Reversing the Trend

God’s Word in the Christian Home

By Joshua Hayes

God wants His Word to be learned not only in our churches and schools but especially in our homes: “You shall teach [My words] diligently to your children, and shall talk of them when you sit in your house” (Deut. 6:7). The apostles taught fathers to view this as one of their primary responsibilities: “Fathers, do not provoke your children to anger, but bring them up in the discipline and instruction of the Lord” (Eph. 6:4).

Some of us grew up with great examples of this and understand what it involves. Increasingly, however, Christians have not grown up with any Bible learning in the home or much talk about God. They are not sure where to start. It is not surprising that the rise in Nones has coincided with a decline in congregational and home worship. With God’s help and our mutual encouragement of one another, we can reverse this trend. Three things especially encourage us to take up this godly work:

First, we live in grace. All Christians plead guilty of neglecting prayer and the Word. God is happy with you for Jesus’ sake. Many people shy away from home devotions because their guilt over their poor prayer life prevents them from making a start. This is similar to people who have skipped church for a while thinking it is too awkward to return. But Christians are pleasing to the Father not because their prayers are good enough but because Jesus’ blood covers all their sins.

Jesus already lived a perfect life of prayer for you. He intercedes for you still. You do not need to manufacture a perfect prayer life and then bring that before the Father as your righteousness. Instead, Jesus invites you into His prayers. Christ teaches us to pray, “Our Father.” With that one word, “our,” Jesus invites us to join our prayers to His. God is our Father — not only yours and mine, but Christ’s and ours. It is as if He is saying to us, “Dear Christian, come, sit alongside Me and pray with Me to our dear Father in heaven. Attach your prayers to Mine.”

Second, realize that God commands this and that whatever God commands is good and wise. Luke 6:48 (NKJV) says: “He is like a man building a house, who dug deep and laid the foundation on the rock. And when the flood arose, the stream beat vehemently against that house, and could not shake it, for it was founded on the rock.” Jesus promises that His words will be enough for us to withstand falling away. It is true that you are saved by grace. It is true that you contribute absolutely nothing to your salvation. It is also true that Jesus hands you a shovel and asks you to dig. Bible time in the home requires modest effort and sacrifice, but it is eternally worth it.

Third, know that God has attached great promises to His Word for preserving and sharing the faith. The biblical formula for passing on the faith from one generation to the next is simple: Learn the Word of God by weekly attendance at the Divine Service and by daily Bible learning in the home. Sunday school, VBS, youth groups, even the pastor’s confirmation class are all wonderful aids, but these cannot replace the spiritual powerhouse of congregational and family worship. When this is done, children are less likely to leave the faith when they are grown (Prov. 22:6). To the contrary, in times of persecution they will have a treasury of God’s Word laid up in their hearts from which to confess their faith and spiritually thrive. After all, the Lord wants us to grow in knowledge so that we can teach others. The more we are comfortable discussing the things of God in our homes, the more comfortable we will be sharing them with others. When God’s name is praised in the home, it becomes much more natural to share His name with others, even if suffering for His name’s sake (Acts 5:41).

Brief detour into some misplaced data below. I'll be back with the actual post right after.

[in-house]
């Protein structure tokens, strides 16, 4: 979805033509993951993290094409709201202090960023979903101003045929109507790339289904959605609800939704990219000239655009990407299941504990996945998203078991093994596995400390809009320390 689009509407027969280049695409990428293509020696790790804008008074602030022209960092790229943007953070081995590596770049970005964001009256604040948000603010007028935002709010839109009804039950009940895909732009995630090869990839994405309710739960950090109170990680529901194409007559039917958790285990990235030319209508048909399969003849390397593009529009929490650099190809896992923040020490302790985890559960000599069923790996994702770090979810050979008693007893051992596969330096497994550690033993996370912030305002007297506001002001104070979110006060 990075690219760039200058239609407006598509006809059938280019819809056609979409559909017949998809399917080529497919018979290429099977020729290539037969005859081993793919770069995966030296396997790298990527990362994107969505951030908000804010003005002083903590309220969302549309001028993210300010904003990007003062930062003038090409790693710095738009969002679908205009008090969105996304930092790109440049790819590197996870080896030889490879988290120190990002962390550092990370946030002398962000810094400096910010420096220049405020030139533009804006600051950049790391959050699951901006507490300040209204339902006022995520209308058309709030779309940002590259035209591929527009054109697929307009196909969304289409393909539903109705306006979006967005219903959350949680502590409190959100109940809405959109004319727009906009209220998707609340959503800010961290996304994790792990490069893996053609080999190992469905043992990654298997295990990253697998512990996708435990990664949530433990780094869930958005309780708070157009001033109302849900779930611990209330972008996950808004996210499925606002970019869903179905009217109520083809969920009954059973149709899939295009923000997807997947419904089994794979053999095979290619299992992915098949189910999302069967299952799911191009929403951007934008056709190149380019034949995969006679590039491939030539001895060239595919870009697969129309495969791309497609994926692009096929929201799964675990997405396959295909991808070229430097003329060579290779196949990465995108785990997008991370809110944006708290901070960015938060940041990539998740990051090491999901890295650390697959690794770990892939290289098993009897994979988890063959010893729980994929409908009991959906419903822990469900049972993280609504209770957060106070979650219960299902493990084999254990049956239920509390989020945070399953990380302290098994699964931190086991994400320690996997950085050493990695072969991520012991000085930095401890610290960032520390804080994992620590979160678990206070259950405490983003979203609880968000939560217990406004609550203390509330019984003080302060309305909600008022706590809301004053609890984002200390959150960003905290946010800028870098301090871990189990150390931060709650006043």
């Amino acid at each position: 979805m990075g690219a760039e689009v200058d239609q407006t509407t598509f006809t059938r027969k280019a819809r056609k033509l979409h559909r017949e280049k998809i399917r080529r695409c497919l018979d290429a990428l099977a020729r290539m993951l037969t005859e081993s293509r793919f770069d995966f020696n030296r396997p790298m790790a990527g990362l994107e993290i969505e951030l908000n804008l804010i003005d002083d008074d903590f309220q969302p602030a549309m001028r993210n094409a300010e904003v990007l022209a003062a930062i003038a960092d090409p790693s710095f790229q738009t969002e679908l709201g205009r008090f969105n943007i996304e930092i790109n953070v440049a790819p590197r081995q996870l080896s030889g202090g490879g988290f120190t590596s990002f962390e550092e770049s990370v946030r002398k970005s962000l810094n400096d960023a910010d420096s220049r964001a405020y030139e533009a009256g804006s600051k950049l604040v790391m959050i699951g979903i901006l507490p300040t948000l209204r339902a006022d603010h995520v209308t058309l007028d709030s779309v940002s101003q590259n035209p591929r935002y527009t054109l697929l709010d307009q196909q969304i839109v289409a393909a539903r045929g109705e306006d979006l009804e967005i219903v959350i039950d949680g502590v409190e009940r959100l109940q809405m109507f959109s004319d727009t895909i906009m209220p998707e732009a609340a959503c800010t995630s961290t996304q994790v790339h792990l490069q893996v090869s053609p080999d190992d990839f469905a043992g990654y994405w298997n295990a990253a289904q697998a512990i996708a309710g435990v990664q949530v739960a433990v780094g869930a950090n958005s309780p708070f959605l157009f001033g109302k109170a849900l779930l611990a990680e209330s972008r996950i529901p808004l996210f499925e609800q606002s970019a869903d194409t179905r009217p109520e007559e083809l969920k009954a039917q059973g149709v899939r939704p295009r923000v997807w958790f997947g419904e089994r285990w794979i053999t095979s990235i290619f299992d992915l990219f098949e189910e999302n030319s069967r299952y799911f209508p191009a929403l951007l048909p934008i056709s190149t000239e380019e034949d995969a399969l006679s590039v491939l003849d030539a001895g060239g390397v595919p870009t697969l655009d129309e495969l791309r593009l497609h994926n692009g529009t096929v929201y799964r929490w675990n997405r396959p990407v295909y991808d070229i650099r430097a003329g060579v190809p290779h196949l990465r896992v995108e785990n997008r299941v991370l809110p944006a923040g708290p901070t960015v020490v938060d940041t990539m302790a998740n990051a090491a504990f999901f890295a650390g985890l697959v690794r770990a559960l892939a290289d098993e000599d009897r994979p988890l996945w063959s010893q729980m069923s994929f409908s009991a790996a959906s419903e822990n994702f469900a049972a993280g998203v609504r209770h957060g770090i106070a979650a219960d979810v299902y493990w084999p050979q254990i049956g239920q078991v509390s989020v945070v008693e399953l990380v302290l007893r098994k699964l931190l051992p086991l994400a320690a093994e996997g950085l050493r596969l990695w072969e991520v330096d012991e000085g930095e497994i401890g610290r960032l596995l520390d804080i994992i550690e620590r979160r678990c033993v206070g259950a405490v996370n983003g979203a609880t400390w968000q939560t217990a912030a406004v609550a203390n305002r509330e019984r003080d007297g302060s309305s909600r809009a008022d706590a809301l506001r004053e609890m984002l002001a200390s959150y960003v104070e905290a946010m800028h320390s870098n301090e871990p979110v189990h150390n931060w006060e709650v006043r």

Beware of two obstacles. First, if you are just getting started, know that it will probably feel awkward at first. Embrace the awkwardness. All new habits are strange at first. I tell people to blame it on me. So, a father who is just getting started and has teenagers can say to them, “We’re going to have Bible time every day from now on. If we miss, we’ll pick up where we left off the next day. I know it seems awkward at first, but pastor asked me to do it so let’s just do it.” That offloads some of the pressure. Also, give time (at least three months) for the power of habit to kick in. Eventually it will feel strange not to have devotions.

Second, people naturally ask what resources they should use. Beware of “paralysis by analysis.” Our church produces more resources than ever before, such as Portals of Prayer and the Treasury of Daily Prayer. These are wonderful. But people often complain that they have not “found the right resource,” which is beside the point and an excuse to inaction. I recommend the Bible. The Holy Spirit wrote the Bible for everyone. Keep it simple and read from the Bible. If you are already doing that, then you can add other things.